Kudos gang. Great week and we had so many great letters we had to kick a couple to the curb.
And we're only going to lightly cover the Dwight Howard trade, which a) makes the Lakers the team to beat — a starting five of Nash, Kobe, World Peace, P. Gasol and Dwight is slap nasty; b) crippled the Magic worse than FDR in the final years and c) lasted six months too long and was five shades worse than LeBron's "Decision." The Lakers improved from a 7-to-1 pick to win the NBA title to a 3-to-1 pick, right behind the Heatles at 2-to-1. (Side betting note: IF you want to bet on Team USA vs. the Argentina Ginobilis, the U.S. is a 25-point favorite. If you want to bet straight-up on the U.S. winning, you'll have to bet $8,500 to win $100. No thanks.)
And we watched the season finale of Dallas, and we have to say that we had high hopes going into season 1 of Dallas 2.0 and they were met and exceeded. Very good first year and an excellent finale (Spoiler alert: A great montage at the end with John Ross going to the dark side to join J.R. Vader as Cash's "God's Gonna Cut You Down" playing in the background.)
We also will be back to update the PGA Championship.
From the "Talks too much" studios, here's a stuffed mailbag.
Jay, mailbag suggestion. What Olympic events do you think you could hang in (Handball, duh, I'd be awesome) and what Olympic events do you think you would forever be immortalized on YouTube from being so horrible in. (Platform High Dive. "In all my years as a broadcaster, I have never seen such a horrific belly flop from those heights. Lets hope they can sew his rib cage back up.")
We frequently spend too much time on mailbag questions. They haunt us and hang over our heads like a toot in an elevator.
This one has been with us all week. The question is simply that good. Plus, it was clairvoyant since it was asked a full day before this happened. Well played indeed.
We're going to break them down into three categories — the good, bad and ugly — with three events in each. Let's go for the gold. U-S-A! U-S-A! 5-at-10! 5-at-10!
There's no way we could compete with any of the Olympians, but events like archery, handball and ping pong at least lend themselves to the opportunity that practice is the most important ingredient. There's not some overwhelming athletic edge between the curlers and pongers than the rest of us.
These are the embarrassing events that would show the extreme difference in skills. We're thinking the 200 meters would be excruciatingly humbling. Those dudes cover 200 meters in 20 seconds, and the 15 or so extra seconds of dead air time the announcers would have to fill waiting on the 5-at-10 to cross the line would feel like 15 Sundays. We'll also put the any and all swimming events, especially those involving strokes other than freestyle, and believe they would need a lifeguard on duty if we were forced to swim some of those super long events. Finally we'll go with water polo. We're certain we drown in that event.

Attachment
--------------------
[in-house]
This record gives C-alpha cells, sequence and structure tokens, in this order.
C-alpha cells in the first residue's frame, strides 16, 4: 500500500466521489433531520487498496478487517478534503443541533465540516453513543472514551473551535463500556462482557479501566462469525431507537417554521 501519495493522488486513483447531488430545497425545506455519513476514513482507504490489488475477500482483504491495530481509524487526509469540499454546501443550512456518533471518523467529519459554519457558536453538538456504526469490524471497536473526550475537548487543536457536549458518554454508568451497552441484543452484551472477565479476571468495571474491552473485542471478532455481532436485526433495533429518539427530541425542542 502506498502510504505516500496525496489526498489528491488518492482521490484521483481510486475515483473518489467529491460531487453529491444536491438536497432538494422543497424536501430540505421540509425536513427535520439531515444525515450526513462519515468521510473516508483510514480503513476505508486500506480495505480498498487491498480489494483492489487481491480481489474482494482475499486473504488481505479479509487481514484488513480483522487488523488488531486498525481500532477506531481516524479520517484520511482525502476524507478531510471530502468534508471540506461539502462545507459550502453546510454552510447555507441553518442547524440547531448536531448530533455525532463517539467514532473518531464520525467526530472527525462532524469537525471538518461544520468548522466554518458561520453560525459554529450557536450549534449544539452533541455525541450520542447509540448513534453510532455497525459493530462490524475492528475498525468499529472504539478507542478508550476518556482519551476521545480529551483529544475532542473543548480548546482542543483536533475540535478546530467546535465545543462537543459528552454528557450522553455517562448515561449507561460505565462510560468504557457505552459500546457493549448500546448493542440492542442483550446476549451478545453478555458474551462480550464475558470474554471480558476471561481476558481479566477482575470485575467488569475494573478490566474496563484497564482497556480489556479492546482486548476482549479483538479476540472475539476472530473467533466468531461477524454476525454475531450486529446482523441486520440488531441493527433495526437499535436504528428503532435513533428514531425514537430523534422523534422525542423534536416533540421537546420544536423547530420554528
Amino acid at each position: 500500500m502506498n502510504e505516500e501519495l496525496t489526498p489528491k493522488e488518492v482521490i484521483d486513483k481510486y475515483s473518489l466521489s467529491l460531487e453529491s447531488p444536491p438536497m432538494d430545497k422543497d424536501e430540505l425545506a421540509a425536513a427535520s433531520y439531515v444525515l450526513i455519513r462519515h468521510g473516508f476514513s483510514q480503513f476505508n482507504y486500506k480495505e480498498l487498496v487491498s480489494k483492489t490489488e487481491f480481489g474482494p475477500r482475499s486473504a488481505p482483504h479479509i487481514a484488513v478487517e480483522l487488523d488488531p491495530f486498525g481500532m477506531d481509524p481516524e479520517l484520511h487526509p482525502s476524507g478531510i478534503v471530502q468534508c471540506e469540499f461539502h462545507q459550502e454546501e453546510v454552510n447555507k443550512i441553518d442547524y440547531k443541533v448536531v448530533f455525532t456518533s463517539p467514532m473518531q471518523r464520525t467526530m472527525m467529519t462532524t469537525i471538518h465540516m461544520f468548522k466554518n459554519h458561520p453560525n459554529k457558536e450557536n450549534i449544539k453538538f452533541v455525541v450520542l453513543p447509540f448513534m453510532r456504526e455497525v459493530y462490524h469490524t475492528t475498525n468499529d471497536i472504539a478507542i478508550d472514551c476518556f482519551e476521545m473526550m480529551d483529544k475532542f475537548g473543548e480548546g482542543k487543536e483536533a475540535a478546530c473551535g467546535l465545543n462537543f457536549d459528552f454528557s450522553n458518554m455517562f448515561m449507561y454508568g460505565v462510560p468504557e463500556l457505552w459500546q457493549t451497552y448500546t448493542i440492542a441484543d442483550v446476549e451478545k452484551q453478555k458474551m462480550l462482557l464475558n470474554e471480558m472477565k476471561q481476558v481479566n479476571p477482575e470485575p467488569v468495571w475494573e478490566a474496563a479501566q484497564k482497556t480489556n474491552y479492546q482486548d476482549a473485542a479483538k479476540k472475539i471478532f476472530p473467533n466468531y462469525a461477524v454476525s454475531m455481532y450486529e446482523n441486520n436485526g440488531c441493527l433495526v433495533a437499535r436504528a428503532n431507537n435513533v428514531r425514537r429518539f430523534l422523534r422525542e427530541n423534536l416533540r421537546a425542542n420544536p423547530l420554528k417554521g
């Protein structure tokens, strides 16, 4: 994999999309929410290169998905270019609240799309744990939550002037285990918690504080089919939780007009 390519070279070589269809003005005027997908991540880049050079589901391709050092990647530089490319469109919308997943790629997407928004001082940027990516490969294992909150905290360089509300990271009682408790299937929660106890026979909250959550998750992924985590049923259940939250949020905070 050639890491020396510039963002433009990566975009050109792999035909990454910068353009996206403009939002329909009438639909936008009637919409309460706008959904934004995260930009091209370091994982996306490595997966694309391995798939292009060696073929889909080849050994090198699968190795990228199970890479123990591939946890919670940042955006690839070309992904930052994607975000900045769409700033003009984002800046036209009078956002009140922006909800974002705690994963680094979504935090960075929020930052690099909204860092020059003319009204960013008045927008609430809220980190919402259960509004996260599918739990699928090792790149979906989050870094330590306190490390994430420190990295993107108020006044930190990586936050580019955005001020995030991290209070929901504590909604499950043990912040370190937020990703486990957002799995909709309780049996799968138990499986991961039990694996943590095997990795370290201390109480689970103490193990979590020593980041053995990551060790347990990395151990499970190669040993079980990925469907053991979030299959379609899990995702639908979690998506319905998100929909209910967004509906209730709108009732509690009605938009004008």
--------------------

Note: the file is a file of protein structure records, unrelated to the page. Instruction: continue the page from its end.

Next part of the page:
These are the ones that would live in YouTube infamy. And the choices were wide and varying. We'll go in order: High diving, any and all of the gymnastics stuff — and when we first thought of this question the images of Vaughn and Ferrell in "Old School" were very striking — and the hurdles. Seriously, think about trying to do the hurdles, tripping over the first couple and then just pulling a Costanza and sliding around the last dozen. Or even going under a couple of them.
In fact, we felt obliged to include three from the Winter Olympics, too. Figure skating would be a debacle — and that's just the uniforms for crying out loud — as would the ski jumps and speed ski races.
Great question, and feel free to share your choices.
From Jonathan Cook (in the Texas satellite branch of the 5-at-10)
San Diego Chargers running back Ryan Mathews (24) is tackled by Green Bay Packers linebacker A.J. Hawk (50) as he carries the ball on his first run in an NFL preseason football game, Thursday, Aug. 9, 2012, in San Diego. Mathews broke his clavicle on the 5-yard run.
I got to say the 5-at-10 Dallas office took a little property damage last night over the sad fact Green Bay was too pig-headed to put B.J. in until the last two minutes of the game. (my opinion mind you). Harrold was CLEARLY not getting it done and B.J. could have easily moved GB within 1 point had he been put in at the start of the fourth. Does Green Bay really hate Chattanooga people that much?
Probably not, but then again we're exactly 23 days away before South Florida and all will hopefully be right with the world and we can get back to what's important so I can feel better (Translation: willing to sit through three hours of completely useless and sometimes unnecessary ESPN commentary for two minutes of a Mocs player in action just to get a small taste of Mocs action until the season actually starts). So what's the 5-and-10's official review last nights performance?